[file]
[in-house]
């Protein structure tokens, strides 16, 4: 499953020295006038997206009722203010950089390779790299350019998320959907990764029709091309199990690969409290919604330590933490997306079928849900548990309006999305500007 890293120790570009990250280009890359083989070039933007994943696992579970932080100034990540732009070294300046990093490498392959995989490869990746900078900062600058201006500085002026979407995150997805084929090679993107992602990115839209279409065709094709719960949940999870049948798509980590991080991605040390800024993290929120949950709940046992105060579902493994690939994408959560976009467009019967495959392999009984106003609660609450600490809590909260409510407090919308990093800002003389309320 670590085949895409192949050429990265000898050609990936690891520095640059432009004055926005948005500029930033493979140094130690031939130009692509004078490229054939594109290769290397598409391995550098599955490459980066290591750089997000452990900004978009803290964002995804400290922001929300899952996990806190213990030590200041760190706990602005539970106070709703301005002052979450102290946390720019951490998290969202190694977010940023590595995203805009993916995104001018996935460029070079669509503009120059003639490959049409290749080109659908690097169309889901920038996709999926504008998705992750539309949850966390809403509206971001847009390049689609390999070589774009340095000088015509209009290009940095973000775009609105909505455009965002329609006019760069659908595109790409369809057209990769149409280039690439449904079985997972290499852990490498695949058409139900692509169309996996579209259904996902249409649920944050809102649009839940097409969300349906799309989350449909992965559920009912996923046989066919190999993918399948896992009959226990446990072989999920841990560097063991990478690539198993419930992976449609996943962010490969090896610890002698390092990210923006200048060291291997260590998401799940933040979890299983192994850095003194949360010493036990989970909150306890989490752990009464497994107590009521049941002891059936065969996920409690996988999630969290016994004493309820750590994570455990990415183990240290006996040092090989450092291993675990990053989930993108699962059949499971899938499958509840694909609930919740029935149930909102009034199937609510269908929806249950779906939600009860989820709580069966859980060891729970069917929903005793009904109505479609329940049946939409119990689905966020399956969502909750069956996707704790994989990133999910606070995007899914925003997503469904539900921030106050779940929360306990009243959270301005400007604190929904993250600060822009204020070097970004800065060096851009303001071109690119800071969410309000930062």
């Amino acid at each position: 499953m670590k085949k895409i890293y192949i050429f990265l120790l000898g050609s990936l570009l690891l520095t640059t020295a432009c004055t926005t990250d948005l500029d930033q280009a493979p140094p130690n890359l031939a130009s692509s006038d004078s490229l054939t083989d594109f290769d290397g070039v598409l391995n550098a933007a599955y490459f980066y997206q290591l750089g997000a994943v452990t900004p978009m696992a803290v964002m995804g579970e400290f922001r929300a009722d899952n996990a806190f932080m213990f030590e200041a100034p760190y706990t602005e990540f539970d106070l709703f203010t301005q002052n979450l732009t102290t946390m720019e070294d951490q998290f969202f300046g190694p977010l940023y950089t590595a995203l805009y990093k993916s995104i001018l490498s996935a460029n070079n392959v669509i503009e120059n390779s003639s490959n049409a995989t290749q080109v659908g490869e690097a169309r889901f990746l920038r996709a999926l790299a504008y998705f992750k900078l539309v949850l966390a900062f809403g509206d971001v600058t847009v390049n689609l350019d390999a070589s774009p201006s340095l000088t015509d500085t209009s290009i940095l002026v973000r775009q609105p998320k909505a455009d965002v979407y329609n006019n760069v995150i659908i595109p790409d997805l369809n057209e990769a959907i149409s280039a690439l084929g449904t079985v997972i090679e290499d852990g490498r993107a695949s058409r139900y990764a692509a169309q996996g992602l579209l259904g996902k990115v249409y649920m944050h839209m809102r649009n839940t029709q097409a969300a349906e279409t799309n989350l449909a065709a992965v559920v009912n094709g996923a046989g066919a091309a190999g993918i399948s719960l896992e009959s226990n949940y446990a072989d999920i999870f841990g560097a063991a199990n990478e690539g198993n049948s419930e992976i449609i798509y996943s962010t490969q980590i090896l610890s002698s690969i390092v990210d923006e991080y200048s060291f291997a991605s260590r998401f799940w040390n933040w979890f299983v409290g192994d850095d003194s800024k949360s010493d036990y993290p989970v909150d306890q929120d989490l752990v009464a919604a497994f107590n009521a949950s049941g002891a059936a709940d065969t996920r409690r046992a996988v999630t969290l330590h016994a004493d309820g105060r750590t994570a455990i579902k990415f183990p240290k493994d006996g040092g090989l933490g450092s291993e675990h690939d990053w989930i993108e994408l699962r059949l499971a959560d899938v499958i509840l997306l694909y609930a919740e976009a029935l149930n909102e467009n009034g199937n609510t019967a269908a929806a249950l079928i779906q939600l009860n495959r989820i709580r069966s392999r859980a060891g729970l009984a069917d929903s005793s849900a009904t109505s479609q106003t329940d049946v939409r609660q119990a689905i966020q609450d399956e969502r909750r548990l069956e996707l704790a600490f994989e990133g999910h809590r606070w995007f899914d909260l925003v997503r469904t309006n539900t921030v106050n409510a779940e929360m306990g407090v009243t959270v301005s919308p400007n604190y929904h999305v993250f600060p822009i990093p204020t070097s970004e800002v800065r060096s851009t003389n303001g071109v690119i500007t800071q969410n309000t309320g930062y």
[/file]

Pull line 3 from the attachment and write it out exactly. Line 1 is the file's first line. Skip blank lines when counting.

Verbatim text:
């Amino acid at each position: 499953m670590k085949k895409i890293y192949i050429f990265l120790l000898g050609s990936l570009l690891l520095t640059t020295a432009c004055t926005t990250d948005l500029d930033q280009a493979p140094p130690n890359l031939a130009s692509s006038d004078s490229l054939t083989d594109f290769d290397g070039v598409l391995n550098a933007a599955y490459f980066y997206q290591l750089g997000a994943v452990t900004p978009m696992a803290v964002m995804g579970e400290f922001r929300a009722d899952n996990a806190f932080m213990f030590e200041a100034p760190y706990t602005e990540f539970d106070l709703f203010t301005q002052n979450l732009t102290t946390m720019e070294d951490q998290f969202f300046g190694p977010l940023y950089t590595a995203l805009y990093k993916s995104i001018l490498s996935a460029n070079n392959v669509i503009e120059n390779s003639s490959n049409a995989t290749q080109v659908g490869e690097a169309r889901f990746l920038r996709a999926l790299a504008y998705f992750k900078l539309v949850l966390a900062f809403g509206d971001v600058t847009v390049n689609l350019d390999a070589s774009p201006s340095l000088t015509d500085t209009s290009i940095l002026v973000r775009q609105p998320k909505a455009d965002v979407y329609n006019n760069v995150i659908i595109p790409d997805l369809n057209e990769a959907i149409s280039a690439l084929g449904t079985v997972i090679e290499d852990g490498r993107a695949s058409r139900y990764a692509a169309q996996g992602l579209l259904g996902k990115v249409y649920m944050h839209m809102r649009n839940t029709q097409a969300a349906e279409t799309n989350l449909a065709a992965v559920v009912n094709g996923a046989g066919a091309a190999g993918i399948s719960l896992e009959s226990n949940y446990a072989d999920i999870f841990g560097a063991a199990n990478e690539g198993n049948s419930e992976i449609i798509y996943s962010t490969q980590i090896l610890s002698s690969i390092v990210d923006e991080y200048s060291f291997a991605s260590r998401f799940w040390n933040w979890f299983v409290g192994d850095d003194s800024k949360s010493d036990y993290p989970v909150d306890q929120d989490l752990v009464a919604a497994f107590n009521a949950s049941g002891a059936a709940d065969t996920r409690r046992a996988v999630t969290l330590h016994a004493d309820g105060r750590t994570a455990i579902k990415f183990p240290k493994d006996g040092g090989l933490g450092s291993e675990h690939d990053w989930i993108e994408l699962r059949l499971a959560d899938v499958i509840l997306l694909y609930a919740e976009a029935l149930n909102e467009n009034g199937n609510t019967a269908a929806a249950l079928i779906q939600l009860n495959r989820i709580r069966s392999r859980a060891g729970l009984a069917d929903s005793s849900a009904t109505s479609q106003t329940d049946v939409r609660q119990a689905i966020q609450d399956e969502r909750r548990l069956e996707l704790a600490f994989e990133g999910h809590r606070w995007f899914d909260l925003v997503r469904t309006n539900t921030v106050n409510a779940e929360m306990g407090v009243t959270v301005s919308p400007n604190y929904h999305v993250f600060p822009i990093p204020t070097s970004e800002v800065r060096s851009t003389n303001g071109v690119i500007t800071q969410n309000t309320g930062y």